When I tell someone that my preferred pronouns are they/them/their, I never know what to expect. Sometimes people say okay and move on, but other times, they’ll start to ask a whole bunch of questions.
When I explain to my peers that it’s insulting, many of them do stop saying it. The people who keep using it are the people closest to me–my family.
Coming out required me to first love myself, and then to believe that someone out there and would love me back.
Queerness is (and always has been) politicized, and being out and proud is (and always has been) a political act.
The bombing at an Ariana Grande concert broke my heart. As a gay, Latinx teen, I found a safe haven in pop music. It’s through our divas that many of us find ourselves.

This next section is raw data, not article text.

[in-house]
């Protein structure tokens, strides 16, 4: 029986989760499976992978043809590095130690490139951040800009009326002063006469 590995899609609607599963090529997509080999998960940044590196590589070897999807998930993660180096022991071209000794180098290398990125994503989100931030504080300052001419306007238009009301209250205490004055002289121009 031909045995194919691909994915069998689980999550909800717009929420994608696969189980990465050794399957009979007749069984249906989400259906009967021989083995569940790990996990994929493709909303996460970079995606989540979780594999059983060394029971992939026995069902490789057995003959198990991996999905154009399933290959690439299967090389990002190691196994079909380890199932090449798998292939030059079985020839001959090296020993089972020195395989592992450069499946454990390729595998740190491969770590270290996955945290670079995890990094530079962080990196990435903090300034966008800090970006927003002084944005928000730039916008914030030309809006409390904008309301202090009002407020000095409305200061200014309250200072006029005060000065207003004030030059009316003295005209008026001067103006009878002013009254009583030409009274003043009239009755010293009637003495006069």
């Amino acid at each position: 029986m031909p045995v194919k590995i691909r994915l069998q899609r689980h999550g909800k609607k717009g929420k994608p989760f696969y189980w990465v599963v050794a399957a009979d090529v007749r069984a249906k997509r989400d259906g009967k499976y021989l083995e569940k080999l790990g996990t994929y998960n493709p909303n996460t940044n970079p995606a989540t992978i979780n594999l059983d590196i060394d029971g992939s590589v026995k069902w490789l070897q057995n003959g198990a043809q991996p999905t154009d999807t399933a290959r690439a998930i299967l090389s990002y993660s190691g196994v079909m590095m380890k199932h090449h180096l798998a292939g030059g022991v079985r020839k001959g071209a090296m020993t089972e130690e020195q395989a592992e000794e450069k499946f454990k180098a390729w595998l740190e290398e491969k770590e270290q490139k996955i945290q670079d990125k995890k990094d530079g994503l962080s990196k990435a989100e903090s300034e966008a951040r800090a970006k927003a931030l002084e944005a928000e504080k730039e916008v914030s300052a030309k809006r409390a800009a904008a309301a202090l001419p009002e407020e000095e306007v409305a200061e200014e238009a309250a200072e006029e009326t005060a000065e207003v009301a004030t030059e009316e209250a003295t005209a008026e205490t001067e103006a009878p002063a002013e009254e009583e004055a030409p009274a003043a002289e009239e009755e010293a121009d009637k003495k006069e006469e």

I don’t care if my non-binary identity isn’t normal enough for people to easily understand.
“It kind of brought back all the butterflies about using the bathroom period and kinda that feeling of nervousness about which bathroom do I use? How are people going to perceive me when I go there? That same kind of anxiety that leads me to avoiding the bathroom altogether.”
“How do you know you’re gay?” I get this all the time. So far, the only answer I have is: “You just know.”
We die for the right to love and be loved. We die protecting our own, because the law has yet to protect us. We die because we stand up for ourselves. We die to be seen.